Posted by: Loren Coleman on June 28th, 2007
In the wake of “Krantz Is Dead: Comment to Anthropologist Hawks,” a couple updates are worthy of passing along.
The Associated Press dispatches on the Michigan search for Bigfoot, being published since yesterday afternoon, have been revised to note that Krantz is no longer living. The media mentions the “late Grover Krantz, a Washington State University professor who specialized in cryptozoology, the study of creatures that have not been proven to exist…”
Wikipedia’s definition of “Cryptozoology,” which is fully available to the AP, has a more developed examination of the word. Saying Krantz “specialized” in cryptozoology is overstating the realities. He cared less about general cryptozoology, and more about Sasquatch studies and hominology.
Additionally, I received this reply from John Hawks:
Hi, Loren — well, I can sympathize, but whenever I discuss a quote from a newspaper article I am always careful to indicate that it may be a misquote, since I have seen many in my time. On the other hand, sometimes the *reporter* is correct, and the source really did have foot-in-mouth disease. So I’m always noncommittal. This one was a howler.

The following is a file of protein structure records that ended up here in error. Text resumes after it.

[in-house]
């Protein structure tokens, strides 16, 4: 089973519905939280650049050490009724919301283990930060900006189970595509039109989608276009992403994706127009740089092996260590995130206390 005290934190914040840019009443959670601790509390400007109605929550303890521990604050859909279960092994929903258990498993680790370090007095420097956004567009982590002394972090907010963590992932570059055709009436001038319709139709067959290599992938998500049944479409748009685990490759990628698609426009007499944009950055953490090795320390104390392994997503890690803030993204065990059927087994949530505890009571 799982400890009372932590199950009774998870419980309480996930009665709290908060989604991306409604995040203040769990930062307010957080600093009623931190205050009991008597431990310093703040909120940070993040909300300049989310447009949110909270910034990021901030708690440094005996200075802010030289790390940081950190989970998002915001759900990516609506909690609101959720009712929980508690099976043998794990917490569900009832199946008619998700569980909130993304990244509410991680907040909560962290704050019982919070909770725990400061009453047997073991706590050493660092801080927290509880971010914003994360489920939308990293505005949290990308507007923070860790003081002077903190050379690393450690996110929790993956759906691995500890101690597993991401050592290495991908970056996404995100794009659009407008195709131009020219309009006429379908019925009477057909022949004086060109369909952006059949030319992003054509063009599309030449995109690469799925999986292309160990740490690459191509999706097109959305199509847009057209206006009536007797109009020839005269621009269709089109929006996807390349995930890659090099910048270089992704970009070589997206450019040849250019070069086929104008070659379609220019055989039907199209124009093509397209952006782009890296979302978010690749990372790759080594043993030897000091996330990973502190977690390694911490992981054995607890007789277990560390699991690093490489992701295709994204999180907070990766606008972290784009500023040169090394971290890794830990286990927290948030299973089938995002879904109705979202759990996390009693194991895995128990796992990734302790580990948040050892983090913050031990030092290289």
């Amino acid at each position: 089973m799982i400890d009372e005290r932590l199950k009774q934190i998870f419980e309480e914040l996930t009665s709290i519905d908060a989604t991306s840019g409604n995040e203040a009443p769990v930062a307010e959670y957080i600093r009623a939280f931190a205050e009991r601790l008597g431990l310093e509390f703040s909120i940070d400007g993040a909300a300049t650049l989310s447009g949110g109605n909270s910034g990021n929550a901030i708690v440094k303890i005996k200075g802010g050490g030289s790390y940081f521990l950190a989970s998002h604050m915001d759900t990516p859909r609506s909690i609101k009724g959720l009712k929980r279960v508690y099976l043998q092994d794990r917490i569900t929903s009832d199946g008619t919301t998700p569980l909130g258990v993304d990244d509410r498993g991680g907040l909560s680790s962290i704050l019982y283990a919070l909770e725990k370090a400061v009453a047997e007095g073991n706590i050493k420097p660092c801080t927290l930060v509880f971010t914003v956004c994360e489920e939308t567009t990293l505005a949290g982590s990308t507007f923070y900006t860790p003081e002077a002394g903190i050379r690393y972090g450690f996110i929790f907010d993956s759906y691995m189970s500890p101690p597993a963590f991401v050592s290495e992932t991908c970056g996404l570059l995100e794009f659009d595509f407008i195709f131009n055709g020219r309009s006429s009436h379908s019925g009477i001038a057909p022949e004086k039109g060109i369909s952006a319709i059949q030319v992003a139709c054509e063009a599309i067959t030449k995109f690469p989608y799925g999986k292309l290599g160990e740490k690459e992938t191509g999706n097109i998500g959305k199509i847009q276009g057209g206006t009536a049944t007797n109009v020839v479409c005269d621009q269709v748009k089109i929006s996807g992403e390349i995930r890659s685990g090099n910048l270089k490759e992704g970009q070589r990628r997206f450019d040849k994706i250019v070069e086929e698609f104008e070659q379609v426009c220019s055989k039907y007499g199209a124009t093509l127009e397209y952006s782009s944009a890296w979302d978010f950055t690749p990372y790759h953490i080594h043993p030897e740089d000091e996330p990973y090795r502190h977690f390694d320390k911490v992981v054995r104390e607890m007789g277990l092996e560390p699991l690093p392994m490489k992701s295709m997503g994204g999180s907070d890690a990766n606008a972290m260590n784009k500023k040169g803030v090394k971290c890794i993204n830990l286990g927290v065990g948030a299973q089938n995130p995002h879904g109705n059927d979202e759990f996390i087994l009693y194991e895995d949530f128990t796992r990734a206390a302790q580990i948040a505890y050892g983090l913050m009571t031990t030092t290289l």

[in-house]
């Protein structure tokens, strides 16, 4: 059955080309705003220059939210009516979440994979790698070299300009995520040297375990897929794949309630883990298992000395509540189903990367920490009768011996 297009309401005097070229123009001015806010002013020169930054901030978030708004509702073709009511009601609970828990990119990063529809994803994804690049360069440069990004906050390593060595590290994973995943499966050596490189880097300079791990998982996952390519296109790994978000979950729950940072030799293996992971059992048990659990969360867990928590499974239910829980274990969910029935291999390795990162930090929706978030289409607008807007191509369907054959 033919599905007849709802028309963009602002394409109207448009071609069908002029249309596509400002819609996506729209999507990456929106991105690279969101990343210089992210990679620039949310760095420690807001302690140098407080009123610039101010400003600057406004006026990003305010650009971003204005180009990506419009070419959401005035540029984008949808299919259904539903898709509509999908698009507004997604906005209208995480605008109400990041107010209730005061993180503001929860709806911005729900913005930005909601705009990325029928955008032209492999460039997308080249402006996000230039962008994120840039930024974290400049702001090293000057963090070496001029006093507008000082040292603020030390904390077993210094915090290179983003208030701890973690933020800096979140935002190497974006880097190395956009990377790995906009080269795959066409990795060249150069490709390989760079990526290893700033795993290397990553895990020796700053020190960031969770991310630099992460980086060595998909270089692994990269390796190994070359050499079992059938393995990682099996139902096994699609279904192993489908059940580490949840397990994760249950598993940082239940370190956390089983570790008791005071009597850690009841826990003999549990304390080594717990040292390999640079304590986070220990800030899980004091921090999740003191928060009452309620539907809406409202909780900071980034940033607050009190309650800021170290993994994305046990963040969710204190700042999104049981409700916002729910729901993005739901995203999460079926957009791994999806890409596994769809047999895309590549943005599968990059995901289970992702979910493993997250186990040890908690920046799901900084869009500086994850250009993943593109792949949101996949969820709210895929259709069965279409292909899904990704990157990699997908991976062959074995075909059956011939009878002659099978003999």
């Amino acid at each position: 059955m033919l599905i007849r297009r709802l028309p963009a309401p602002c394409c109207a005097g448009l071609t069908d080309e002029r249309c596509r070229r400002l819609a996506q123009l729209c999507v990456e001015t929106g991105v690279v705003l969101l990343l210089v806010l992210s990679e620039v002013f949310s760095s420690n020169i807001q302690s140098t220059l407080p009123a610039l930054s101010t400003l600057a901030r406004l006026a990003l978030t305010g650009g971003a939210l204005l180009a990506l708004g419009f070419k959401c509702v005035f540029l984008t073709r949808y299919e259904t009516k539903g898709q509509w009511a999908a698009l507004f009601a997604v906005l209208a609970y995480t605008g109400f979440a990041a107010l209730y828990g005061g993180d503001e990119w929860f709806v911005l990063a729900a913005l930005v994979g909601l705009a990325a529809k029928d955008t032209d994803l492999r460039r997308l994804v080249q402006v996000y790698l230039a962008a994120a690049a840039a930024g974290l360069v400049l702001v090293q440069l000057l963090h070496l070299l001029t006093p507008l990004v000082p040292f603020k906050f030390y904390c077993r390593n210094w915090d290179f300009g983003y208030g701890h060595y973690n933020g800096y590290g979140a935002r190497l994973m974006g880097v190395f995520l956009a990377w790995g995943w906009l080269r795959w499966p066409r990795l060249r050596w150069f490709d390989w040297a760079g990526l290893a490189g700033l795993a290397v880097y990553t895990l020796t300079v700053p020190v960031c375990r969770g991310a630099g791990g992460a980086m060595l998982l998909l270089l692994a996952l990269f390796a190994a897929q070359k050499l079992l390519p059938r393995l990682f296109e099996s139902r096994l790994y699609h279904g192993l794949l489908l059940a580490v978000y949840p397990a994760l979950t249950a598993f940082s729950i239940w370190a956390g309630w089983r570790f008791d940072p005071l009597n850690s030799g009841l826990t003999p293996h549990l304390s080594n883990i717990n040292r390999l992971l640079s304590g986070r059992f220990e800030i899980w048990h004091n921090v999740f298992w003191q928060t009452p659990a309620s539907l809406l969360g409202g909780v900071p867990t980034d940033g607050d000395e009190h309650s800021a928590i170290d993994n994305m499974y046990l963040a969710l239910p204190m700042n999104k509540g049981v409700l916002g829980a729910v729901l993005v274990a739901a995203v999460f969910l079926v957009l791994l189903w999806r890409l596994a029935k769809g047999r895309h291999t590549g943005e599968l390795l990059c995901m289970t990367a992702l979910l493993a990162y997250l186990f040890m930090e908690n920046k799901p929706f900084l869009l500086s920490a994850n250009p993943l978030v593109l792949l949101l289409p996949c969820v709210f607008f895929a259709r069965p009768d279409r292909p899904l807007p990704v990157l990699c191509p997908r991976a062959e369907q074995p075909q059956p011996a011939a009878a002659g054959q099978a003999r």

As to whether they are serious; well, there’s no doubting that, but I don’t think that seriousness deserves respect. If I thought otherwise then I would have to treat the cranks who send me anti-evolution screeds more generously.–John [Hawks, Ph. D., University of Wisconsin-Madison]
I am assuming the “they” he mentions is the BFRO, and not the media.
Loren Coleman is one of the world’s leading cryptozoologists, some say “the” leading living cryptozoologist. Certainly, he is acknowledged as the current living American researcher and writer who has most popularized cryptozoology in the late 20th and early 21st centuries. Starting his fieldwork and investigations in 1960, after traveling and trekking extensively in pursuit of cryptozoological mysteries, Coleman began writing to share his experiences in 1969. An honorary member of Ivan T. Sanderson’s Society for the Investigation of the Unexplained in the 1970s, Coleman has been bestowed with similar honorary memberships of the North Idaho College Cryptozoology Club in 1983, and in subsequent years, that of the British Columbia Scientific Cryptozoology Club, CryptoSafari International, and other international organizations. He was also a Life Member and Benefactor of the International Society of Cryptozoology (now-defunct). Loren Coleman’s daily blog, as a member of the Cryptomundo Team, served as an ongoing avenue of communication for the ever-growing body of cryptozoo news from 2005 through 2013. He returned as an infrequent contributor beginning Halloween week of 2015. Coleman is the founder in 2003, and current director of the International Cryptozoology Museum in Portland, Maine.